Yesterday was a big day; I actually got to hear Sir Ken Robinson speak at the Future of Tech Ed conference. Curiously, he didn’t talk much about technology, but he did hit on his familiar themes, as the title of his talk reflects : “Creative Schools: Revolutionizing Education from the Ground Up.” For about an hour, he heeded that awesome bumper sticker: LOCAL.
I told my CO301D class that I was coming to the conference and asked them what questions they wanted me to listen for. The thoughts and questions they posed in their blogposts are smart; you can check them out here. The overall pattern that emerged among their posts is reflected in Brooke’s questions here:
“I would… ask [Ken Robinson] what his suggestions would be in terms of changing the way that the school system works to help students become more creative? Have you seen any changes in recent years?”
Robinson got right to the point and opened by saying that the most frequently-asked questions he gets since that 2006 TED talk in 2006 are Brooke’s questions exactly. His response: the issues in education haven’t changed so much, but what has changed is the context. In fact, he said that you can’t fix education by improving the existing system. His exact quote: “If you design a system to DO something, don’t be surprised if it DOES it.” That’s why that in a decade where the education system has prized the GLOBAL over the LOCAL and has been driven by standardization, we shouldn’t be surprised that the gross national products of this design have been compliance, conformity, and competition.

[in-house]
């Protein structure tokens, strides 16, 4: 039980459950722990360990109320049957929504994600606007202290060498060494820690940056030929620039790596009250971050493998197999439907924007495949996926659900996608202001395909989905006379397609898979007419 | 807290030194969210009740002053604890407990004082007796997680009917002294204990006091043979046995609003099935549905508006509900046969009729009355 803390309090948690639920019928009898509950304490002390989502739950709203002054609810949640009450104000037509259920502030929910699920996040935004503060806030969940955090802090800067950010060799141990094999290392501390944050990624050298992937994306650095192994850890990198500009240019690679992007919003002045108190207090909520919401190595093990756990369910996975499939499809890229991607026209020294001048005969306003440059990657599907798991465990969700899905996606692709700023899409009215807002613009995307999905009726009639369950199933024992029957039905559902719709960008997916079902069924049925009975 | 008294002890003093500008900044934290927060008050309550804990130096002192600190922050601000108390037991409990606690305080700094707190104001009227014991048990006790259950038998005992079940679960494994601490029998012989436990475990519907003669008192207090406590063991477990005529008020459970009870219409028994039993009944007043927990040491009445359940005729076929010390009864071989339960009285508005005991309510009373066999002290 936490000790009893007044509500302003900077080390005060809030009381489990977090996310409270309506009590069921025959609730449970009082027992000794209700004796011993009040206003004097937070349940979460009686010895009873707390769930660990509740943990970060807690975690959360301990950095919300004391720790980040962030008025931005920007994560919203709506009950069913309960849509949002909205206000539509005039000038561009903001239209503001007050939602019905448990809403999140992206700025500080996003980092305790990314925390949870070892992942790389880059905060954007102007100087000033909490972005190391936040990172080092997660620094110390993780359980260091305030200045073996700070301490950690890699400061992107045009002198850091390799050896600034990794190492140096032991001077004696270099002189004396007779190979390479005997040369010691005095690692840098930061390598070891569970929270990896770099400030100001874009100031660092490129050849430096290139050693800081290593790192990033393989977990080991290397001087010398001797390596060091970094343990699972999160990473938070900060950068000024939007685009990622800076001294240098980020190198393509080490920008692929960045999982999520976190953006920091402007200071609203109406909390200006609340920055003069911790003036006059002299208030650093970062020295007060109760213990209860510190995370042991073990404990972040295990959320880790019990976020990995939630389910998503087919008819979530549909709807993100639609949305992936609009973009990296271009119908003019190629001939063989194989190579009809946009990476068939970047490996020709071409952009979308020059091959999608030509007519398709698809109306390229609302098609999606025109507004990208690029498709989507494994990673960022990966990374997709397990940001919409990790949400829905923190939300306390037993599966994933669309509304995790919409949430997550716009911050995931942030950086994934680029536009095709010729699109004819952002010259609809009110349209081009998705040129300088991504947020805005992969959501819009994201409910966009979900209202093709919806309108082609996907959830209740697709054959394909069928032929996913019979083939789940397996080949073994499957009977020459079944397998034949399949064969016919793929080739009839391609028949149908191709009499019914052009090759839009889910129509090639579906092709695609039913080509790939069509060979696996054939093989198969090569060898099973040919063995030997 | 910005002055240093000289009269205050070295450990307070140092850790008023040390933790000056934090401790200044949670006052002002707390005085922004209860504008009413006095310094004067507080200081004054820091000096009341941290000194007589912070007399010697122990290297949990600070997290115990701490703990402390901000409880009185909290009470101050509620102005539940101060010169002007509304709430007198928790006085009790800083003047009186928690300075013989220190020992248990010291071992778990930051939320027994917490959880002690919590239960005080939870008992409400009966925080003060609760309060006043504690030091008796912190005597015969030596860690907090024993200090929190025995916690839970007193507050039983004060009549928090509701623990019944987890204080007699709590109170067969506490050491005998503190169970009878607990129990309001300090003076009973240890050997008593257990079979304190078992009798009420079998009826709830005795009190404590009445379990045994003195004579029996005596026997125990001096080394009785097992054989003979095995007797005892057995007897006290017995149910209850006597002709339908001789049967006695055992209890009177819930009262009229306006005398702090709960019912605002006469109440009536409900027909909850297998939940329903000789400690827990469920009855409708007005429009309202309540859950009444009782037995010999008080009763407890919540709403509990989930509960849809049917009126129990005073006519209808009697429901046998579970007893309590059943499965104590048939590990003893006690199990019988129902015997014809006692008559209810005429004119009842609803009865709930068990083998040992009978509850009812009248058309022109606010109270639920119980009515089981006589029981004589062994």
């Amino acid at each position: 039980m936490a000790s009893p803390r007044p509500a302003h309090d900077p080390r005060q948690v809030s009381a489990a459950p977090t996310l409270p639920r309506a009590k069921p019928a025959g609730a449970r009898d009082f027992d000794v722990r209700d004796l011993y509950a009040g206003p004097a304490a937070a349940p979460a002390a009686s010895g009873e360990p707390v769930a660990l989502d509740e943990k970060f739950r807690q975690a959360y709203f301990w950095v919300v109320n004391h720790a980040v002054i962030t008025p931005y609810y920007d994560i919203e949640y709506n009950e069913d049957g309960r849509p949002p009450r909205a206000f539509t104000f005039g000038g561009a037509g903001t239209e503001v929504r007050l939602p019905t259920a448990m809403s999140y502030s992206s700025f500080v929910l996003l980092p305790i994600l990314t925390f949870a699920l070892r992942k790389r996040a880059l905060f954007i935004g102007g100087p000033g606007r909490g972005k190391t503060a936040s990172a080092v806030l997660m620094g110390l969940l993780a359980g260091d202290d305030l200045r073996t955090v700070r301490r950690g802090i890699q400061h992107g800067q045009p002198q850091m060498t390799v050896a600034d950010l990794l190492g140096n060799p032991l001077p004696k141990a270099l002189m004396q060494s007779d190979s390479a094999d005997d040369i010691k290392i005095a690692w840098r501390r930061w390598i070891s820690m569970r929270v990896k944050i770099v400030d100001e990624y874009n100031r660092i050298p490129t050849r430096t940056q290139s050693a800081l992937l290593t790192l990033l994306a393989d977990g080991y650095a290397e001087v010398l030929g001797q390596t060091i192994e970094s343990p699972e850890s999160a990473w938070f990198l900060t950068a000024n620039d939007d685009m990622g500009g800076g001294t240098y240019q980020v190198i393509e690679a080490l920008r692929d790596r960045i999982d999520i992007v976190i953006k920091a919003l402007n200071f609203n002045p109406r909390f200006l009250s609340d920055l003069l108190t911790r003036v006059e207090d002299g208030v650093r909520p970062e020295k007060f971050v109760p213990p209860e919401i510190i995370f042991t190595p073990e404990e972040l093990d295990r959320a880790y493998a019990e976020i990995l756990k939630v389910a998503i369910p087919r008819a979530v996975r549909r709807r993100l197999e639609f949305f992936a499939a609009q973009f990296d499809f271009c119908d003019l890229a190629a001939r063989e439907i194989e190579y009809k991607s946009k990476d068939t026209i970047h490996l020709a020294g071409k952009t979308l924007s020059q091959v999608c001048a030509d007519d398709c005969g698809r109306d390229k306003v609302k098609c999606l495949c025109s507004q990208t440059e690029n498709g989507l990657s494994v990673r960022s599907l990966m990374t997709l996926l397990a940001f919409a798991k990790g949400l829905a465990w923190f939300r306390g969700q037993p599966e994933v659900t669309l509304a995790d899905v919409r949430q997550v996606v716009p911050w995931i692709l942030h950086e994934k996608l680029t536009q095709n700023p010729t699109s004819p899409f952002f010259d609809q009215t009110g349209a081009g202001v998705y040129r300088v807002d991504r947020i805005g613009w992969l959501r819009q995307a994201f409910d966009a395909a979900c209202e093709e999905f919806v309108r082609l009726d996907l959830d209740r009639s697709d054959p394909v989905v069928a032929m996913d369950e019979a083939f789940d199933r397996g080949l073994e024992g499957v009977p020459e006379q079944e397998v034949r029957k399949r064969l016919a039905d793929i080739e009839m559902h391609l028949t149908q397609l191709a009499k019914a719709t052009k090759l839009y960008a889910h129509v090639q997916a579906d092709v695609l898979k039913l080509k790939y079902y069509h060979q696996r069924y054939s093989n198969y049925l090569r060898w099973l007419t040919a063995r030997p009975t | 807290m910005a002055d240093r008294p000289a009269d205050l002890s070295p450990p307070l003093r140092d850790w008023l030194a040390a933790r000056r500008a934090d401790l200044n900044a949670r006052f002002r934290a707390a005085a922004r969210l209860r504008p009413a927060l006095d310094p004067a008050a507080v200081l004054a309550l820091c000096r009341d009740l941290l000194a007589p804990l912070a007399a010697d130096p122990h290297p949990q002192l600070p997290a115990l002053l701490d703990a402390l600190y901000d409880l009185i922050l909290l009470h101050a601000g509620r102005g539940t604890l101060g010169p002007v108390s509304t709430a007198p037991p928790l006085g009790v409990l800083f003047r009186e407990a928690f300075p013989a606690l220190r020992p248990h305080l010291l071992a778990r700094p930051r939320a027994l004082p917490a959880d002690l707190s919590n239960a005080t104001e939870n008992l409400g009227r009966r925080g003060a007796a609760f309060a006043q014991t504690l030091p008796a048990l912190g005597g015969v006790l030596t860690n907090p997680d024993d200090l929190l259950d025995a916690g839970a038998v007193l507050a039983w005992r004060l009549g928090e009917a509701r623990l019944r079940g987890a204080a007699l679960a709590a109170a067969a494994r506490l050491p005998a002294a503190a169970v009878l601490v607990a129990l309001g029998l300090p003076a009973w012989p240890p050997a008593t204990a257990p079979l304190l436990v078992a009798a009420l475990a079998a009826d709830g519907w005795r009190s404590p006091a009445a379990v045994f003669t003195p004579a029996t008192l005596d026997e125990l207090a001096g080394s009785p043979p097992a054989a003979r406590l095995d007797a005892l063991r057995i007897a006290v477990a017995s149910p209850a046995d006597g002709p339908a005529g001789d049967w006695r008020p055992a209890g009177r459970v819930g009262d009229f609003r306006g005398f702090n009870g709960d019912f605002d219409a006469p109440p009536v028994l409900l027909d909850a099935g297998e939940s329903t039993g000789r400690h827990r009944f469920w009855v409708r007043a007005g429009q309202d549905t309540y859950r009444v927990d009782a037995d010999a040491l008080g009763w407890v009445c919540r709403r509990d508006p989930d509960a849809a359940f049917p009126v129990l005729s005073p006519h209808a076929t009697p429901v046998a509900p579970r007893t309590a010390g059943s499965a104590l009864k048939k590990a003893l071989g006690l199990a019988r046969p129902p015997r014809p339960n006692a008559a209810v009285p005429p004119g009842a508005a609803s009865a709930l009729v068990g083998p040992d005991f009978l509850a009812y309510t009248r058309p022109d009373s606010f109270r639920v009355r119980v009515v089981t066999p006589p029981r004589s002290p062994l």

But as we think about a new starting place for educational design, what if we started with the local instead? What if we made educational personal? What if we customized it to the community? What if we considered how the people there were learning, living, and coming alive and went from there?
But his ultimate approach to going local was to ask this question: What would happen if we honored the “buoyancy of children” rather than ignoring their interior lives?
I’d love to hear your responses to any of his questions above, especially that last one. So write on friends. You always help me learn.